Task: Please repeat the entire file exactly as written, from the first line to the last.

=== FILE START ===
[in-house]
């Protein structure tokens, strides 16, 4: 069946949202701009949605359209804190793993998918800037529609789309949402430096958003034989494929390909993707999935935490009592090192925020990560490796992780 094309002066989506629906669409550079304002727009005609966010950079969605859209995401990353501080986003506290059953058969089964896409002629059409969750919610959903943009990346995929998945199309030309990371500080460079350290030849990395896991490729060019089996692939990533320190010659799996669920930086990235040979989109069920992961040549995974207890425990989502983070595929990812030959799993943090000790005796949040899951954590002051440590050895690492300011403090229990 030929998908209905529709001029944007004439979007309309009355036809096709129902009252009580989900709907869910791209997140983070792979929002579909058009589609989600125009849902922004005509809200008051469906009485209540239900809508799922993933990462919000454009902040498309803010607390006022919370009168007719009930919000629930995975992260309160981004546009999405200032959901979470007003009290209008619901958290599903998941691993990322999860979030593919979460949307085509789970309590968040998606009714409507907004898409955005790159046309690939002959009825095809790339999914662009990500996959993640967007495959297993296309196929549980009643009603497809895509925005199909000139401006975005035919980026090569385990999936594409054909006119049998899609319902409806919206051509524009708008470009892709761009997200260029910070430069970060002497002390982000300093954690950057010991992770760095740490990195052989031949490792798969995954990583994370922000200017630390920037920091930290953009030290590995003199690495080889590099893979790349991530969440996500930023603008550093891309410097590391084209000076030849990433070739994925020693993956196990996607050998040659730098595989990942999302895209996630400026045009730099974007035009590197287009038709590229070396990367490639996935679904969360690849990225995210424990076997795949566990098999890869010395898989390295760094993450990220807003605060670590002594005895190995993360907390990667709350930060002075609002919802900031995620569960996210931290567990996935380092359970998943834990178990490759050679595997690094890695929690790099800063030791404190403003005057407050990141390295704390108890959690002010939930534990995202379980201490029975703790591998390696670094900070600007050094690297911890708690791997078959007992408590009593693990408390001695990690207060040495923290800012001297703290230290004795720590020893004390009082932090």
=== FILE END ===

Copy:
[in-house]
């Protein structure tokens, strides 16, 4: 069946949202701009949605359209804190793993998918800037529609789309949402430096958003034989494929390909993707999935935490009592090192925020990560490796992780 094309002066989506629906669409550079304002727009005609966010950079969605859209995401990353501080986003506290059953058969089964896409002629059409969750919610959903943009990346995929998945199309030309990371500080460079350290030849990395896991490729060019089996692939990533320190010659799996669920930086990235040979989109069920992961040549995974207890425990989502983070595929990812030959799993943090000790005796949040899951954590002051440590050895690492300011403090229990 030929998908209905529709001029944007004439979007309309009355036809096709129902009252009580989900709907869910791209997140983070792979929002579909058009589609989600125009849902922004005509809200008051469906009485209540239900809508799922993933990462919000454009902040498309803010607390006022919370009168007719009930919000629930995975992260309160981004546009999405200032959901979470007003009290209008619901958290599903998941691993990322999860979030593919979460949307085509789970309590968040998606009714409507907004898409955005790159046309690939002959009825095809790339999914662009990500996959993640967007495959297993296309196929549980009643009603497809895509925005199909000139401006975005035919980026090569385990999936594409054909006119049998899609319902409806919206051509524009708008470009892709761009997200260029910070430069970060002497002390982000300093954690950057010991992770760095740490990195052989031949490792798969995954990583994370922000200017630390920037920091930290953009030290590995003199690495080889590099893979790349991530969440996500930023603008550093891309410097590391084209000076030849990433070739994925020693993956196990996607050998040659730098595989990942999302895209996630400026045009730099974007035009590197287009038709590229070396990367490639996935679904969360690849990225995210424990076997795949566990098999890869010395898989390295760094993450990220807003605060670590002594005895190995993360907390990667709350930060002075609002919802900031995620569960996210931290567990996935380092359970998943834990178990490759050679595997690094890695929690790099800063030791404190403003005057407050990141390295704390108890959690002010939930534990995202379980201490029975703790591998390696670094900070600007050094690297911890708690791997078959007992408590009593693990408390001695990690207060040495923290800012001297703290230290004795720590020893004390009082932090």